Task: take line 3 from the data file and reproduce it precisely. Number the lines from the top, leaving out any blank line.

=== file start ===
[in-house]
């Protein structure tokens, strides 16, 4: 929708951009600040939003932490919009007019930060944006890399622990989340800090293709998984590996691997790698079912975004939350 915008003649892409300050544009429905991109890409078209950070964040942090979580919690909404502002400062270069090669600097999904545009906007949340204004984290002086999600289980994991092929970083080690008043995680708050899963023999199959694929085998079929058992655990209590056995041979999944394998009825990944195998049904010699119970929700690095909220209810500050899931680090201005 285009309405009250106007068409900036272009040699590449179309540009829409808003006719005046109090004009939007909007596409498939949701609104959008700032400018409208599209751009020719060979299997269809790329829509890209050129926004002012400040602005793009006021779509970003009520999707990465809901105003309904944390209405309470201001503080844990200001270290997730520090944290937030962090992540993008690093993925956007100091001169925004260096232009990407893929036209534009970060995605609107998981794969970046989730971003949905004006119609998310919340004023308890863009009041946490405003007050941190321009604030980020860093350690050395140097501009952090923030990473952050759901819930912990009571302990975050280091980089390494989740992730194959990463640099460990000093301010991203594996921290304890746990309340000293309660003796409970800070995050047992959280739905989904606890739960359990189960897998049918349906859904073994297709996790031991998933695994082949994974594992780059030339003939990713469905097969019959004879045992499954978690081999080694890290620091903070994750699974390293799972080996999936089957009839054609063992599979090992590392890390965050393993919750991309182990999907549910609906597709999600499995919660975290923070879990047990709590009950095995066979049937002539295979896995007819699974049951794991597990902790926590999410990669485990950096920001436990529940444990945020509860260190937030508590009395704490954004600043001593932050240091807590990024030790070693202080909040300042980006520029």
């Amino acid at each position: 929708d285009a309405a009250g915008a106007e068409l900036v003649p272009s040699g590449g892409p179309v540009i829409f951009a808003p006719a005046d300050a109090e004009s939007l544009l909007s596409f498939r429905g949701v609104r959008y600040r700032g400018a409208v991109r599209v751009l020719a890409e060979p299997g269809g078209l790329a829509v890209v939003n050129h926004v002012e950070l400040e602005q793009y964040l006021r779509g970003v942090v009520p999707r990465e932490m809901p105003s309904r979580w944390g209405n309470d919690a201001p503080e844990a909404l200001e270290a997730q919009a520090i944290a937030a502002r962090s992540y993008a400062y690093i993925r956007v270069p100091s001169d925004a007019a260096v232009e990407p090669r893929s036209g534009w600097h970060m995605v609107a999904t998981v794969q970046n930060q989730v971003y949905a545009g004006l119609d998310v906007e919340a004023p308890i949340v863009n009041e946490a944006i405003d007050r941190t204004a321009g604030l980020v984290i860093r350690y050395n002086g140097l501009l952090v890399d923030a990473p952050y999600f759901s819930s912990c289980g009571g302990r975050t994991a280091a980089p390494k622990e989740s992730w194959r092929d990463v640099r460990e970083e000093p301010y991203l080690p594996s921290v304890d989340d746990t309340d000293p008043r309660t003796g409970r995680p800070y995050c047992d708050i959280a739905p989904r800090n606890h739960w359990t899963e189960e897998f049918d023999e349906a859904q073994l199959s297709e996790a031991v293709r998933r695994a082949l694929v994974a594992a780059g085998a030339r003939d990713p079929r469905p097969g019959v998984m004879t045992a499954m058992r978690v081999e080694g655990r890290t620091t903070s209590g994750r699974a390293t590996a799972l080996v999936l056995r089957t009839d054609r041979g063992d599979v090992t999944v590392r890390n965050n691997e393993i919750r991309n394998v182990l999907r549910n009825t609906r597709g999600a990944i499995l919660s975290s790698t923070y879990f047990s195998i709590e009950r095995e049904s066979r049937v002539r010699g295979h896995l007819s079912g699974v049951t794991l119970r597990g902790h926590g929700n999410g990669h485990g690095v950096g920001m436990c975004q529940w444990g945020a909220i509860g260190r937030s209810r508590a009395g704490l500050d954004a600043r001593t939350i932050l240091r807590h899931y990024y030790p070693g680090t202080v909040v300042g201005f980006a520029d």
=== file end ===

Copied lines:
């Amino acid at each position: 929708d285009a309405a009250g915008a106007e068409l900036v003649p272009s040699g590449g892409p179309v540009i829409f951009a808003p006719a005046d300050a109090e004009s939007l544009l909007s596409f498939r429905g949701v609104r959008y600040r700032g400018a409208v991109r599209v751009l020719a890409e060979p299997g269809g078209l790329a829509v890209v939003n050129h926004v002012e950070l400040e602005q793009y964040l006021r779509g970003v942090v009520p999707r990465e932490m809901p105003s309904r979580w944390g209405n309470d919690a201001p503080e844990a909404l200001e270290a997730q919009a520090i944290a937030a502002r962090s992540y993008a400062y690093i993925r956007v270069p100091s001169d925004a007019a260096v232009e990407p090669r893929s036209g534009w600097h970060m995605v609107a999904t998981v794969q970046n930060q989730v971003y949905a545009g004006l119609d998310v906007e919340a004023p308890i949340v863009n009041e946490a944006i405003d007050r941190t204004a321009g604030l980020v984290i860093r350690y050395n002086g140097l501009l952090v890399d923030a990473p952050y999600f759901s819930s912990c289980g009571g302990r975050t994991a280091a980089p390494k622990e989740s992730w194959r092929d990463v640099r460990e970083e000093p301010y991203l080690p594996s921290v304890d989340d746990t309340d000293p008043r309660t003796g409970r995680p800070y995050c047992d708050i959280a739905p989904r800090n606890h739960w359990t899963e189960e897998f049918d023999e349906a859904q073994l199959s297709e996790a031991v293709r998933r695994a082949l694929v994974a594992a780059g085998a030339r003939d990713p079929r469905p097969g019959v998984m004879t045992a499954m058992r978690v081999e080694g655990r890290t620091t903070s209590g994750r699974a390293t590996a799972l080996v999936l056995r089957t009839d054609r041979g063992d599979v090992t999944v590392r890390n965050n691997e393993i919750r991309n394998v182990l999907r549910n009825t609906r597709g999600a990944i499995l919660s975290s790698t923070y879990f047990s195998i709590e009950r095995e049904s066979r049937v002539r010699g295979h896995l007819s079912g699974v049951t794991l119970r597990g902790h926590g929700n999410g990669h485990g690095v950096g920001m436990c975004q529940w444990g945020a909220i509860g260190r937030s209810r508590a009395g704490l500050d954004a600043r001593t939350i932050l240091r807590h899931y990024y030790p070693g680090t202080v909040v300042g201005f980006a520029d």